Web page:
by Sarah Sholes
1,000 bagels every day, 10,000 pieces of pastry for the work holiday party, and 30,000 commencement weekend cookies – just some of the figures Joe Frackleton keeps in mind. ‘Executive Pastry Chef, Boston University’ emboss his crisp, white chef coat as he takes a seat at a booth in the BU student union by the entrance of his industrial kitchen. Ice blue eyes pop from a clean shaven face, framed by a scrupulous haircut. Despite the Spring Break lull this week, Frackleton, 51, totes a late afternoon cup of coffee. Pastry, Frackleton explains, is for perfectionists. “There is a need to be more precise [than cooking]. The recipes have to be exact.”
So went the introduction to a profile I wrote for ML681, Food Writing for Print Media, with Sheryl Julian last spring. I left my interview with the pastry chef in awe of the volume of his responsibilities. Little did I realize this would be the first of many encounters. A few weeks later I was offered a chance to come into Frackleton’s kitchen and work with his team as they prepared for commencement. My job: to help make the cookies.
To meet the capacious demands of feeding a university as substantial as Boston University requires even more planning from the Everett native. His days at BU, late compared to most bakers, average a start at 7:00 AM. Daily items like muffins, bagels, cookies, scones and croissants for the bagel shops and on-campus Starbucks must be ready for distribution. Catering meetings review the week’s upcoming events, including anything from VIP dinners at BU President Robert Brown’s house for Trustee members to wedding receptions, often for alumni. The events calendar is quite full. Fall and spring are Frackleton’s busiest seasons, welcoming new students and hosting parent and alumni weekends, then sending off graduates with a warm farewell. As one of the city of Boston’s largest employers, BU has over 10,000 faculty and staff members in total, all of whom are invited to the annual holiday party Frackleton caters.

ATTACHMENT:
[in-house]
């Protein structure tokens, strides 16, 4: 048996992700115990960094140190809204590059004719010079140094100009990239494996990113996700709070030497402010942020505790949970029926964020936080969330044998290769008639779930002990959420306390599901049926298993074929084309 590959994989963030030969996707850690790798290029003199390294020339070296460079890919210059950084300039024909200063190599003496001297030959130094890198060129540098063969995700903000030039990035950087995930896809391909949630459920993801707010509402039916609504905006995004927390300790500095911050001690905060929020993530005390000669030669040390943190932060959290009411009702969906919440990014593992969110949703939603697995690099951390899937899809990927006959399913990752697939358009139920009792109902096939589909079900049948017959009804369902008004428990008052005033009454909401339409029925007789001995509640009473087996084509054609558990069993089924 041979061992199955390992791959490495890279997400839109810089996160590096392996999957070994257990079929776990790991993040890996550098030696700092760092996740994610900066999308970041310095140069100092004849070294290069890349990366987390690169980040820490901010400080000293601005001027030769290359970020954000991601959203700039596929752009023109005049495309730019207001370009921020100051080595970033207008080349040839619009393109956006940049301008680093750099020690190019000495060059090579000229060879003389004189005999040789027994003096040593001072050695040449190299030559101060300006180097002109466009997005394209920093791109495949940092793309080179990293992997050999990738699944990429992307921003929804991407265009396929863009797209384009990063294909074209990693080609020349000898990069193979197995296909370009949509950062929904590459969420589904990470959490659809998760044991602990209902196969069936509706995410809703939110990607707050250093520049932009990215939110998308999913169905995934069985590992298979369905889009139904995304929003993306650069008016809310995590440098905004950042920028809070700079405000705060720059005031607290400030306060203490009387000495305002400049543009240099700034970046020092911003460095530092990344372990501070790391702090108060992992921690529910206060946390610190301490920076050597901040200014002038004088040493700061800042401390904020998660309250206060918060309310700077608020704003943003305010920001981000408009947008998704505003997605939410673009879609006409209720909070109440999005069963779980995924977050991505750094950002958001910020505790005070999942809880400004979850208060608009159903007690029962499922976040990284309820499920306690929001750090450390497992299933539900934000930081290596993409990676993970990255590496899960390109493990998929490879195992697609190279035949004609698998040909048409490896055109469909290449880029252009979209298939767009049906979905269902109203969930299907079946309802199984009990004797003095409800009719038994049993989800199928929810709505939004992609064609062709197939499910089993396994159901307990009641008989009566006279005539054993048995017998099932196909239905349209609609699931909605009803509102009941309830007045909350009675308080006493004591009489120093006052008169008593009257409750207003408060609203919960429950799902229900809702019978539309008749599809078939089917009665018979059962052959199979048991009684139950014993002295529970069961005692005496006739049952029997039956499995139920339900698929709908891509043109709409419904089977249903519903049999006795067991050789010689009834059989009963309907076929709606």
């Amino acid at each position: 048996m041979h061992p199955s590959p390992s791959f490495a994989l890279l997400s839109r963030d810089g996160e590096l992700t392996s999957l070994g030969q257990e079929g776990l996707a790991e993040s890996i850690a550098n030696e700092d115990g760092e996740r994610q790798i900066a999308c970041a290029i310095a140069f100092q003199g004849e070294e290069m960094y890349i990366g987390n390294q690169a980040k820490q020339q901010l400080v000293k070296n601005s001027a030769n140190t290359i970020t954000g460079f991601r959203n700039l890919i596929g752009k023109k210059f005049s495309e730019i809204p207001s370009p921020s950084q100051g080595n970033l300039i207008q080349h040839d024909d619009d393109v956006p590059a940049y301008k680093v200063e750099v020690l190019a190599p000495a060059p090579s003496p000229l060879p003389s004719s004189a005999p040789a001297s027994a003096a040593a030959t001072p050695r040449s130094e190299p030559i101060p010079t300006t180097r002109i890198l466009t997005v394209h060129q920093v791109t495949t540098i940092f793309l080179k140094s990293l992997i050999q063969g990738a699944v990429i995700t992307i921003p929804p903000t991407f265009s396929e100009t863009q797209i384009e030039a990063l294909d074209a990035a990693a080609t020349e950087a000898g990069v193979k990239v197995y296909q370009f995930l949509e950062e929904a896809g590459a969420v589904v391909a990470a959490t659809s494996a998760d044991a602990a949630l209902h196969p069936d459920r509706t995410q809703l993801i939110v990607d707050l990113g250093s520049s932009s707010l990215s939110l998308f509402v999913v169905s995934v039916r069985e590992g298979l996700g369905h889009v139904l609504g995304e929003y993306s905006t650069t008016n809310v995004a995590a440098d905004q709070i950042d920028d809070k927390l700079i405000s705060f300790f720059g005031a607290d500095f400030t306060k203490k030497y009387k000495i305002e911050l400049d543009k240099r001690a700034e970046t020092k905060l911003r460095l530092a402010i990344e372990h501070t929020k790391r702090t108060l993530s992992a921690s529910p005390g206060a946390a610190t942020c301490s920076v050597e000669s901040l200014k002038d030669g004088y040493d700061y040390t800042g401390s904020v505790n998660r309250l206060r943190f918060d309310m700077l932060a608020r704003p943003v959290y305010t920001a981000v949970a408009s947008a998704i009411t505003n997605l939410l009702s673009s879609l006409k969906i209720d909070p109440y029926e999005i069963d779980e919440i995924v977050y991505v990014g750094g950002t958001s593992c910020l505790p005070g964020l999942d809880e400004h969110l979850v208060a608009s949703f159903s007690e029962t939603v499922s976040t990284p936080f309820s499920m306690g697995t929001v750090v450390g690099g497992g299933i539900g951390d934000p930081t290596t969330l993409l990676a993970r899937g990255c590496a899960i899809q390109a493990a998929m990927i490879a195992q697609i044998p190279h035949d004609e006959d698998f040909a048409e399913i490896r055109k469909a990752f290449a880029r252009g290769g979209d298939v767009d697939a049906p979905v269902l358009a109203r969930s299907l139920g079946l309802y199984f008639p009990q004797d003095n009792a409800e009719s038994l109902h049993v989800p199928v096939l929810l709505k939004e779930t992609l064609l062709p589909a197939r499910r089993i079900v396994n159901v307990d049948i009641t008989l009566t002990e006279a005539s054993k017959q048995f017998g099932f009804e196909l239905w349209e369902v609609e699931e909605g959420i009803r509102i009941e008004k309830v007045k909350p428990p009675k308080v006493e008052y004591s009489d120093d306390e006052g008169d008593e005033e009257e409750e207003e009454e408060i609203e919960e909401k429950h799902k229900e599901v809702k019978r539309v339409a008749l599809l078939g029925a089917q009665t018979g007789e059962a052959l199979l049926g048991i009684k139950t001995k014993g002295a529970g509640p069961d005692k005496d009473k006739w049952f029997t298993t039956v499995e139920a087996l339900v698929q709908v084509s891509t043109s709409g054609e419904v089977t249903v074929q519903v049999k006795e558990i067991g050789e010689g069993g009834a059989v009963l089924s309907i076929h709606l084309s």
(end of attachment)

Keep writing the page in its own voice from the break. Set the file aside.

Now, over five months later, I still work in the BU bakery. My most recent challenge is to assist with the back to school rush. With 4,000 members of the class of 2015 moving onto campus, there has been serious demand for cookies in the first days of September. One batch of cookie dough weighs roughly 100 pounds, and I find myself cranking out cookies by the thousands every day, as we anticipate welcome back events. There are the reliable oatmeal raisin, spicy ginger, triple chocolate, and the always classic chocolate chip. Despite the craze, Frackleton maintains a sense of calm and always keeps his chef coat spotless. I, known only as ‘the cookie girl’ to many Aramark employees passing through the kitchen, continue to learn recipes, techniques and skills from Frackleton, but have yet to master the art of keeping my apron clean.
A great aspect of the Gastronomy program is also sometimes one of the most daunting to me. Unlike MBA students, for example, gastronomes have no distinct path to follow. But not trailing a path means that sometimes you can blaze your own. One interview for a class assignment turned into a job for me. I get to work with a great team of people who offer insight. They allow me to do my favorite thing – make cookies – which I do in abundance.